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300 barrels of oil washed into river

Wednesday, April 26, 2017
Clean up operations stretch to Gulf
An oil drenched Pelican floats on the water off Petrotrin’s storage facility in Pointe-a-Pierre as a clean up crew set up oil booms following a leak on Sunday. PHOTO: RISHI RAGOONATH

Petrotrin is now saying that 300 barrels of oil spilled in the Guaracara River from a ruptured storage tank, but fishermen are saying oil has stretched over a five-mile radius into the Gulf of Paria.

In its first statement after the spill on Sunday the State-owned company said only 20 barrels of oil had leaked from one of its storage tanks. But the Environmental Management Authority said on Monday that 20,000 gallons (a barrel contains 42 gallons) of bunker fuel had escaped.

Dozens of species of plant and marine life have been affected by the spill which was being cleaned up yesterday with dispersants and containment booms.

Fishermen said the devastation was rampant and are fearful that the latest spill will affect fish sales.

In a statement yesterday, Petrotrin said it is continuing to contain and recover the oil spilled from Tank 70.

“Aerial surveys and monitoring continued this morning alongside other clean-up and recovery activities,” Petrotrin said.

The company said “Estimates from the Incident Command Centre indicate that an estimated 300 barrels had entered the sea and tidal conditions suggest that the oil is heading in a north westerly direction.”

Petrotrin said its operations personnel as well as representatives from the Ministry of Energy and Energy Industries, the Environment Management Authority and other regulatory bodies were involved in recovery efforts.

“Cognisant of our responsibility to ensure the clean-up is completed in a timely manner and with minimal impact to the environment, our clean-up crews are working around the clock and a Wildlife Rehabilitation Plan has been mobilized and implemented,” the company said.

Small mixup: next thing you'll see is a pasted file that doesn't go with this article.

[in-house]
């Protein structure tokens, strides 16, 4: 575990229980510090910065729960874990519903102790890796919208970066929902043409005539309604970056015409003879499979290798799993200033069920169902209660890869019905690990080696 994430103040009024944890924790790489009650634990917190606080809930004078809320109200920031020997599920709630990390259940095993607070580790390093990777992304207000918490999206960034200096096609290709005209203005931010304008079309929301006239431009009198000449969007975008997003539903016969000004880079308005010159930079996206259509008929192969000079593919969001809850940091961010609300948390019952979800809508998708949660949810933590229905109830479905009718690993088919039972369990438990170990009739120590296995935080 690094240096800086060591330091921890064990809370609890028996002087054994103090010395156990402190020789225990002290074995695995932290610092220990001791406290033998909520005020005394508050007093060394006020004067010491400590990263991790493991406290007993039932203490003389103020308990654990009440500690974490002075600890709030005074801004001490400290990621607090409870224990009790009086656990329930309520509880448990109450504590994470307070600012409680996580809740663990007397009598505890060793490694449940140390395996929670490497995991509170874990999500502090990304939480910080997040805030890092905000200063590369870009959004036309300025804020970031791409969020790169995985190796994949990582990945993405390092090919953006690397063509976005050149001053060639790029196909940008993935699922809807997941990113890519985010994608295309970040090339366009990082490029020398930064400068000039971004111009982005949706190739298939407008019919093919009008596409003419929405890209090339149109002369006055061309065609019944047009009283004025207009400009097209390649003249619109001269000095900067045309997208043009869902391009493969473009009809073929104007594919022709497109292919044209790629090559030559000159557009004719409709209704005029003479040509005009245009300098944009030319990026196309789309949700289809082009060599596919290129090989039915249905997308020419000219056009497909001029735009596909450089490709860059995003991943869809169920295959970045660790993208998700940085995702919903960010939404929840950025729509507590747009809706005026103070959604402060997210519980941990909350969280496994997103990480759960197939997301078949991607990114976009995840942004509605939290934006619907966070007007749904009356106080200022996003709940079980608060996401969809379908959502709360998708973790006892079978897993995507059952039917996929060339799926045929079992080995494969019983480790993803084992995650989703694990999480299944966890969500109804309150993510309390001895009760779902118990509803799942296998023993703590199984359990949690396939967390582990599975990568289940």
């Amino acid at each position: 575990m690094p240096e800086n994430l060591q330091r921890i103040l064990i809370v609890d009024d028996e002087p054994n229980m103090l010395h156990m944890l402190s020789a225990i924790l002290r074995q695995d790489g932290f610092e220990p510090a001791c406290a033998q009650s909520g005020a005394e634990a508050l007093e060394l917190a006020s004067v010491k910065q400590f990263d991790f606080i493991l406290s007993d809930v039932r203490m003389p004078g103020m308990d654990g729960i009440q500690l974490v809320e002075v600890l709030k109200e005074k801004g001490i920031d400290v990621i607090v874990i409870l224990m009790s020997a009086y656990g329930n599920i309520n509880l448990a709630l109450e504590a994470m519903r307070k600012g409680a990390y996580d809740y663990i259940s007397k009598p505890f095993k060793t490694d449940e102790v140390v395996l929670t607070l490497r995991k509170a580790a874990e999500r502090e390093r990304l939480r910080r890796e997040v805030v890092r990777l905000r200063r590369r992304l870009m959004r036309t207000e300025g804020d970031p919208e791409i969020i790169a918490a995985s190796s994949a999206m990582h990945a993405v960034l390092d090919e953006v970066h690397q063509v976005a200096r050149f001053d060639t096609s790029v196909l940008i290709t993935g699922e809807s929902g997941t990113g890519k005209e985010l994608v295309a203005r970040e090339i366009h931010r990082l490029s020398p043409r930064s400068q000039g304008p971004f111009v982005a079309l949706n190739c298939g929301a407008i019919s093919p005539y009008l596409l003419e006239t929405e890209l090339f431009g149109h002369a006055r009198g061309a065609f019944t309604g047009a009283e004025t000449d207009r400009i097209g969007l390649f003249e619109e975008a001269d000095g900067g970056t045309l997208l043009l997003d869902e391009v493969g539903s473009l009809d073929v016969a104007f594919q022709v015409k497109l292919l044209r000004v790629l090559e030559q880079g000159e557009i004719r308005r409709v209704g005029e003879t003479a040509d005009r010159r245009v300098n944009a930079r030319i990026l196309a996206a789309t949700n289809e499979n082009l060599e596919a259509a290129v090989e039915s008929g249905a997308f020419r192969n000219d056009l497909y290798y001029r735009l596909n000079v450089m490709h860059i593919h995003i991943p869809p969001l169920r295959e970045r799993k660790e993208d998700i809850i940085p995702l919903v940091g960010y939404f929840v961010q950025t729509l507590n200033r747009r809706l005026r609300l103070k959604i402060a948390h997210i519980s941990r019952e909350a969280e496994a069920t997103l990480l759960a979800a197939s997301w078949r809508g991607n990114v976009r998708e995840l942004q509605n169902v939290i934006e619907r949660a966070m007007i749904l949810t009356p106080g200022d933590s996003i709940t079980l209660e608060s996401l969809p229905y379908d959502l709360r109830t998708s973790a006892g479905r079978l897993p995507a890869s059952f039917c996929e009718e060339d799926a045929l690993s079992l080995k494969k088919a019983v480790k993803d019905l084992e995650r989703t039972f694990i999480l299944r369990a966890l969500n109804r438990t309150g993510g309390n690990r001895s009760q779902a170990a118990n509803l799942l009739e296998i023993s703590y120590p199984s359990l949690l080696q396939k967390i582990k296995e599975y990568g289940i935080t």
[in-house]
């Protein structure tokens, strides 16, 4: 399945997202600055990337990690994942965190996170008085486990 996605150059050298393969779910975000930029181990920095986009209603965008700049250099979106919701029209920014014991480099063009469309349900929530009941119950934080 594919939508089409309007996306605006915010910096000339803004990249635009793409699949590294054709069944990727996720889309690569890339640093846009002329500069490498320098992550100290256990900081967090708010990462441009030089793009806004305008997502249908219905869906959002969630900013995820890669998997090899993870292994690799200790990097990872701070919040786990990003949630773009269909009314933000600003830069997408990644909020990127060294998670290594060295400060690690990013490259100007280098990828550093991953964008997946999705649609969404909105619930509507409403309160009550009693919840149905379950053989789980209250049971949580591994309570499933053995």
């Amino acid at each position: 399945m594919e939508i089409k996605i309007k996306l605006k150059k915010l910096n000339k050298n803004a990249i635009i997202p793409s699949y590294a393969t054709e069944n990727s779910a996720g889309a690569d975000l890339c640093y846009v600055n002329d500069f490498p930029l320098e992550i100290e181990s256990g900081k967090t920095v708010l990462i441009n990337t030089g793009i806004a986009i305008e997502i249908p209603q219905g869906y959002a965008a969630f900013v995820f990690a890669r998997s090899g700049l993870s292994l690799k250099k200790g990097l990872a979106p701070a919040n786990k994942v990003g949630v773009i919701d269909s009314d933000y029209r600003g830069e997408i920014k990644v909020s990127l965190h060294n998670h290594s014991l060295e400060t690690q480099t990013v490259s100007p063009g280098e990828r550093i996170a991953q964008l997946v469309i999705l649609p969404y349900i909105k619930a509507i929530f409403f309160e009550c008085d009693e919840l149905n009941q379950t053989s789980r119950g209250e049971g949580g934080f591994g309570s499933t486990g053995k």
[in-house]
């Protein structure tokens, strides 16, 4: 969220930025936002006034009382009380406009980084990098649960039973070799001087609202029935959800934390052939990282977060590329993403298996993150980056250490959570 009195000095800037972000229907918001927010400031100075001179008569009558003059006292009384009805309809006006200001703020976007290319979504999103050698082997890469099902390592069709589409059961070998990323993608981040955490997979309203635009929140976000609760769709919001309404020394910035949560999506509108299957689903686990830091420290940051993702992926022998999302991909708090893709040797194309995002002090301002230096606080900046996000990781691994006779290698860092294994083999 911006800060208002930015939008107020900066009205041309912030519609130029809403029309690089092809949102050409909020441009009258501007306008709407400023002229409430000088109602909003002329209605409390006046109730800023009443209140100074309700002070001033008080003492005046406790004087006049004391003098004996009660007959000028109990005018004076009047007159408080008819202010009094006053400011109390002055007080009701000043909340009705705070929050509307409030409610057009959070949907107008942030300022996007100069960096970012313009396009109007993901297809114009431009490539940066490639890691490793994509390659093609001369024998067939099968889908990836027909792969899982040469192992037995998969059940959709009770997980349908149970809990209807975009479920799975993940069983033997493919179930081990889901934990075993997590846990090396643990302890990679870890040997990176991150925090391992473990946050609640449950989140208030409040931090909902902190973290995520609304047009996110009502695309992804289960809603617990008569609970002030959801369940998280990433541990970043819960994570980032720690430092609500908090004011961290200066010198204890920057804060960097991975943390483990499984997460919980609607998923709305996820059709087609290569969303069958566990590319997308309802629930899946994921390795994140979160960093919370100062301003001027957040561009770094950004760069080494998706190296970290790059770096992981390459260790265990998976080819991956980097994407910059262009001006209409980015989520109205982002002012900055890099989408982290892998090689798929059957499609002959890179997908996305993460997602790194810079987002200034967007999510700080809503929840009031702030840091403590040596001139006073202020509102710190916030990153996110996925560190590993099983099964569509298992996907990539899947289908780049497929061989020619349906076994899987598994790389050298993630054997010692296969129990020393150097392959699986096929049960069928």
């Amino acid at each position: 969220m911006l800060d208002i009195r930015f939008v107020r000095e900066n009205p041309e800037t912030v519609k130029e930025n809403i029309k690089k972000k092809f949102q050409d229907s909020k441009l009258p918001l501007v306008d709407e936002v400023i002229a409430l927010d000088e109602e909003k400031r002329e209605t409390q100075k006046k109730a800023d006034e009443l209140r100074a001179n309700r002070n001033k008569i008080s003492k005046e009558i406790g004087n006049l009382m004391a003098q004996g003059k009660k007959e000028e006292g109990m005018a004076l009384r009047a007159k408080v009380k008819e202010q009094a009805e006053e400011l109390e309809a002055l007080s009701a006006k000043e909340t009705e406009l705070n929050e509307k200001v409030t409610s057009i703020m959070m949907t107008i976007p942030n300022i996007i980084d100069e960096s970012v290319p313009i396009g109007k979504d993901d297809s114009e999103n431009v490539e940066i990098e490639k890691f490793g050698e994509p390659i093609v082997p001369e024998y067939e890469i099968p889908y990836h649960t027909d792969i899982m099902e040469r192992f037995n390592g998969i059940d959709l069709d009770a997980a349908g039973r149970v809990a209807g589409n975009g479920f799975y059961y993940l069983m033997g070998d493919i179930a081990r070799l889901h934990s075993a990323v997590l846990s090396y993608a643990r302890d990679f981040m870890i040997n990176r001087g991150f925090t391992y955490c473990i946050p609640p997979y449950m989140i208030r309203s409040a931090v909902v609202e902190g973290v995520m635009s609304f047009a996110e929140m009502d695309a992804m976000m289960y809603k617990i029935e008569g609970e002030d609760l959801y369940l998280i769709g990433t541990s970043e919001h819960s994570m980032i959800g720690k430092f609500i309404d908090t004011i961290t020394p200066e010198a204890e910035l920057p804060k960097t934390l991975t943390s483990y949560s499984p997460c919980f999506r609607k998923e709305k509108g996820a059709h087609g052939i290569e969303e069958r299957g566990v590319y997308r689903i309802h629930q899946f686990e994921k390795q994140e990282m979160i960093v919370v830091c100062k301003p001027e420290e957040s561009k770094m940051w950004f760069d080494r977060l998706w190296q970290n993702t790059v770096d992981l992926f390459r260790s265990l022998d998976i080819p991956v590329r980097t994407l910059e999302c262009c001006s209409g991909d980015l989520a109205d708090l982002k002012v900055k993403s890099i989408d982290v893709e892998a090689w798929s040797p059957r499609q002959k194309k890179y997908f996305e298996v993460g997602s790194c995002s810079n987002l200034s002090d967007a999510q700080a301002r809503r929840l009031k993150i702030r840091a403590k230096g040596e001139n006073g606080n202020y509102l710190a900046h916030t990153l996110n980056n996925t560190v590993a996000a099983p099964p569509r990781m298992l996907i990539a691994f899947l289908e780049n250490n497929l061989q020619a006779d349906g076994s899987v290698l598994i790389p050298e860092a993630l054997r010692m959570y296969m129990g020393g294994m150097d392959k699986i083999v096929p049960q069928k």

Petrotrin also said any affected animal identified will be re-rehabilitated in established centres in Trinidad. Anyone with information are asked to contact Petrotrin at 24-hour emergency contact number 658-SAFE (7233).

Chairman of the EMA Nadra Nathai- Gyan said the Oilspill Contingency Plan has been activated and the matter was being handled by the Ministry of Energy.

Asked how much oil had spilled, Nathai-Gyan said, “It is still an estimate because as far as I am aware they have not completed the audit of how much has spilled into the sea. The majority of oil that entered into the sea has moved to the west of Pointe-a-Pierre. They have confirmed the estimated amount to be 300 barrels but we are awaiting the audited amounts.”

She said the EMA has been monitoring the issue closely to ensure that the clean-up is done in the interest of the environment.

Secretary of Fishermen and Friends of the Sea Gary Aboud said Tank 20 contained 150,000 barrels of fuel oil which contains high levels of heavy metals and are toxic contaminants.

“The tank is improperly cited near to the San Fernando General Hospital and near the shoreline.

“Today Petrotrin reported 300 barrels of oil was spilt. Tank #70 has a capacity of 150,000 barrels and our reports are that it was full. Therefore where is the balance of 149,700 barrels?” Aboud asked.

Probe ordered into incident—Khan

Energy Minister Franklin Khan said last Sunday’s oil spill into the Guaracara Rivers did not flow further past Pointe-a-Pierre into any other southern areas - like Coffee Beach or La Brea - as previous spills did.

Speaking in the Senate, he said five residents had reported feeling nauseaous after the spill and were treated at the Augustus Long Hospital.

He said the spill occurred around 2.45 pm when Tank 70 at Petrotrin sprung a leak at its base. It contained 12,853 barrels of oil.

The majority of spilled oil was contained within the refinery, but some escaped into the marine environment, he said. This was skimmed and returned to the port area via barge and dispersant materials were used to protect surrounding south western areas.

Khan said the occurrence will be investigated to find out why the containment failed and to guide future asset integrity and in-house inspection frameworks. (Gail Alexander) 


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